If you’ve been catching Bambi and her friends nibbling on your crops, put up a “No Trespassing” sign they will easily understand. Simply fill the foot sections of some old pantyhose with human hair clippings collected from hairbrushes or your local barbershop — or, even better, use Rover’s fur after a good brushing. Tie up the ends, and hang up the nylon satchels where the deer tend to snack. They won’t be back for seconds. The hair or fur will lose its scent after a while, so replace every four or five days as needed.
Clean up after gardening
Here are two recycling tips in one: Save up your leftover slivers of soap, and place them in the foot section of an old nylon stocking. Knot it off, and hang it next to your outdoor faucet. Use the soap-filled stocking to quickly wash off your hands after gardening and other outdoor work without worrying about getting dirt on door handles or bathroom fixtures inside your house.
Cover a kids’ bug jar
What child doesn’t like to catch fireflies — and hopefully release them — on a warm summer night? When making a bug jar for your youngster, don’t bother using a hammer and nail to punch holes in the jar’s metal lid (in fact, save the lids for other projects). It’s much easier to just cut a 5- or 6-inch (15-centimeter) square from an old pair of pantyhose and affix it to the jar with a rubber band. The nylon cover lets plenty of air enter the jar, and makes it easier to get the bugs in and out.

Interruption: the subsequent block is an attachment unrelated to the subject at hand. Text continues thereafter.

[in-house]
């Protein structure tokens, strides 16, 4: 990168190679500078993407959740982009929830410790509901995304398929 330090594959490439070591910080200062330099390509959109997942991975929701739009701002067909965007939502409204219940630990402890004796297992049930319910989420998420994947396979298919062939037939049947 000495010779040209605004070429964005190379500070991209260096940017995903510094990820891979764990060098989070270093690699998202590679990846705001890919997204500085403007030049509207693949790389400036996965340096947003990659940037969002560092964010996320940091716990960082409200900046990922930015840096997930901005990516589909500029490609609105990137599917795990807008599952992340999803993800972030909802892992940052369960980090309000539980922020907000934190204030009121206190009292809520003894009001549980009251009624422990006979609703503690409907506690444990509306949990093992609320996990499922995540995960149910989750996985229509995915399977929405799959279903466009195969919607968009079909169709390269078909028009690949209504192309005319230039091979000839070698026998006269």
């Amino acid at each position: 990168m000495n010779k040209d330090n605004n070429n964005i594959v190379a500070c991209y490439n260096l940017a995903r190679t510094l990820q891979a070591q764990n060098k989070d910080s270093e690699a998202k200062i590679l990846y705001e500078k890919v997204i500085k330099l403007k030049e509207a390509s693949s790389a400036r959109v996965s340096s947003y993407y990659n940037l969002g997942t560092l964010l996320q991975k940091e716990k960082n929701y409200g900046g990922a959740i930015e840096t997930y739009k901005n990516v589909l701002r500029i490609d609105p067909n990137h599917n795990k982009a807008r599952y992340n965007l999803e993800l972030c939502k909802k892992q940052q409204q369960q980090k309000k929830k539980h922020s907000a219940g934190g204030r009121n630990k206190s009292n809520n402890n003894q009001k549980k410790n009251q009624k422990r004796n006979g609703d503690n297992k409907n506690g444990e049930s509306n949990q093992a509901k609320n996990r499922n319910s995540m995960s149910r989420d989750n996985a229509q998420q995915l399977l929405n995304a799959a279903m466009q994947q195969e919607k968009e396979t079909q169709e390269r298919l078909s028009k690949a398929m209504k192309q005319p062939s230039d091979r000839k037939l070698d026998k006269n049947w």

Apply stain to wood crevices
Getting wood stain or varnish into the tight corners and crevices of that unfinished bookcase or table that you just bought can be a maddening task. Your brush just won’t fit into them and give them an even coating. But there’s really nothing to it once you know the secret. Just cut a strip from an old pair of pantyhose, fold it over a few times, and use a rubber band to affix it to the tip of a wooden Popsicle stick. Dip your homemade applicator into the stain or varnish, and you’ll have no trouble getting it into those hard-to-reach spots.
Test a sanded surface for snags
Think you did a pretty good job sanding down that woodworking project? Put it to the pantyhose test. Wrap a long piece of pantyhose around the palm of your hand and rub it over the wood. If the pantyhose snags onto any spots, sand them until you’re able to freely move the nylon over the surface without any catches.
Clean your pool
Want a more effective way to skim the debris off the surface of your pool water? Cut a leg off a pair of pantyhose and fit it over your pool’s skimmer basket. It will catch a lot of tiny dirt particles and hairs that would otherwise make their way into — and possibly clog — your pool’s filter unit.
Make a paint strainer
Strain your paint like the pros: Use a pantyhose filter to remove the lumps of paint from an old can of paint. First, cut a leg off a pair of old pantyhose, clip the foot off the leg, and make a cut along the leg’s length so that you have a flat piece of nylon. Then cut the leg into 12- to 14-inch (30- to 32-centimeter) sections to make the filters. Stretch the nylon over a clean bucket or other receptacle and hold it in place with a rubber band or perhaps even the waistband from that pair of pantyhose. Now slowly pour the paint into the bucket.